The approach I propose in my book The Ecology of Language Evolution originates in my research on the development of creole vernaculars, perhaps the quintessence of language evolution under contact conditions. The target language, usually identified as the lexifier, has been restructured so differently during its appropriation by non-native speakers that the outcome is considered a separate language. My research underscores structural diversity within the lexifier itself (like variation within a species that evolves into a new state) and more diversity in the contact feature pool that also included features from substrate languages, those vernaculars previously spoken by those appropriating the lexifier. During the development of creoles every speaker's mind constituted an arena where various features competed for the same function. Much of the relevant research should focus on identifying principles that regulate how features are selected into the emergent vernaculars. The research should cover both those cases in which the competition is resolved by the selection of one alternative and those where it fails to be resolved. (The choice of a particular language as the target/lexifier is itself among the competition-and-selection phenomena to explain.) Invoking the traditional markedness model in linguistics, I have argued that it works best when augmented with an ecological dimension that articulates the ecology of language evolution. This ecology determines the markedness values of competing alternatives for particular functions and can help us identify those factors that regulate selection by determining markedness values. The feature pool notion is evidently patterned on that of gene pool in biology, except that linguistics already provides a paradigm that can articulate some details of the selection process. I also argue that it is critical to analogize languages to biological species and it is from epidemiology that studies of language evolution can derive the most adequate inspirations.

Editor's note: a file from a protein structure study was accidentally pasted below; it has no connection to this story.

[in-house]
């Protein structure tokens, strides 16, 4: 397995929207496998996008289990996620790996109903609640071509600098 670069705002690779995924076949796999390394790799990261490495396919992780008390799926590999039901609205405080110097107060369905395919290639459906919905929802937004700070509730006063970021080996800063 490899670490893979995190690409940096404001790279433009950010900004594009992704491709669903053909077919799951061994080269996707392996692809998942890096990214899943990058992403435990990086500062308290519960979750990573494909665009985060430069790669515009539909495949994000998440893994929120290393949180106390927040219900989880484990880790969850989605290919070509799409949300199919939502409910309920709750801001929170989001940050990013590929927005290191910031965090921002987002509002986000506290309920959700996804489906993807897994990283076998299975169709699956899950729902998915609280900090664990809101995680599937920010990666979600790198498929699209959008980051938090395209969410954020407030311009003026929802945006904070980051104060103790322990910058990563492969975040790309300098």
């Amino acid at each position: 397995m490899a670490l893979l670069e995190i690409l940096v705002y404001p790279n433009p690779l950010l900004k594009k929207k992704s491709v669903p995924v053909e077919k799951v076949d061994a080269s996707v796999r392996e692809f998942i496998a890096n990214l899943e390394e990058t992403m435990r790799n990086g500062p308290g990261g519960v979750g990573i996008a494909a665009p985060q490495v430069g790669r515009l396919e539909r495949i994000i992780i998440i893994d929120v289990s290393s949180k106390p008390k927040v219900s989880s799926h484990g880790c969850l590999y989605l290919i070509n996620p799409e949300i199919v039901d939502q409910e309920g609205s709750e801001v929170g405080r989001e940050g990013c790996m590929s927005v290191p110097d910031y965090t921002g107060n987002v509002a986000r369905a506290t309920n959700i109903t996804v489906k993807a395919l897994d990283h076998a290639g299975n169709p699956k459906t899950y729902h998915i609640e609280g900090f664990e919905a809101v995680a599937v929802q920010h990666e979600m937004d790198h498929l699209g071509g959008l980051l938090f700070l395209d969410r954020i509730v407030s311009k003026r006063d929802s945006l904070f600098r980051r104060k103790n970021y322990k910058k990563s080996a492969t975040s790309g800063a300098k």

Zeynep Tufecki, University of Texas at Austin
"From Linguistics to Evolutionary Psychology: Methodological and Ontological Arguments Against Extrapolation"
The fundamental question posed by evolutionary psychology today is whether the human mind consists mainly of modular adaptations resulting from selective forces, or whether it is more like a general-purpose machine with a capacity for varied context-dependent actions. For evolutionary psychology, contemporary linguistics provides the hardest evidence. This paper examines the evidentiary status of Chomskian linguistics and, more importantly, whether it provides support for the stronger claims of evolutionary psychology.
Chomskian linguistics makes two striking claims: (i) there are universal features of languages; and (ii) linguistic ability is universally acquired by children with a poverty of stimulus, with no formal training and negligible negative feedback. However, at the very most, universality is limited to some very general linguistic features. Moreover, it is at best a necessary but not a sufficient condition for modularity or innateness: it neither requires nor guarantees domain specificity . The poverty-of-stimulus argument, which is supposed to provide the basis for linguistic innateness (along with universality) has itself been questioned on empirical grounds.
The second claim examined is whether there is remotely enough similarity between linguistic and other mental processes to make similar claims about innateness and adaptiveness for them. Humans grow up infused in formal and informal social training with ubiquitous feedback. Thus, there is no analog of the poverty-of-stimulus argument for these mental/social features. Furthermore, there is ample empirical evidence to question the existence of non-trivial universal phenomena in these categories. Moreover, establishing some similarity across disparate cultures without explicit randomization does not remotely show universality by descent: using the terminology of evolutionary biology, it establishes analogy, not homology.

David Hull, Northwestern University
"Does Selection Add Anything to Linguistics?"
Linguists worked out a theory of language change before Darwin published his Origin of Species. In fact, Darwin used the work in historical linguistics to support his own theory of evolution. But from then until quite recently, linguists and evolutionary biologists have gone their separate ways. However, in spite of so little interdisciplinary work, scholars in the two fields have developed very similar systems with the same strengths and weaknesses. For example, both invented cladograms. In my paper I will explore similarities and differences between the two disciplines. In particular, selection plays a major role in biological evolution. Does it play any role at all in language change?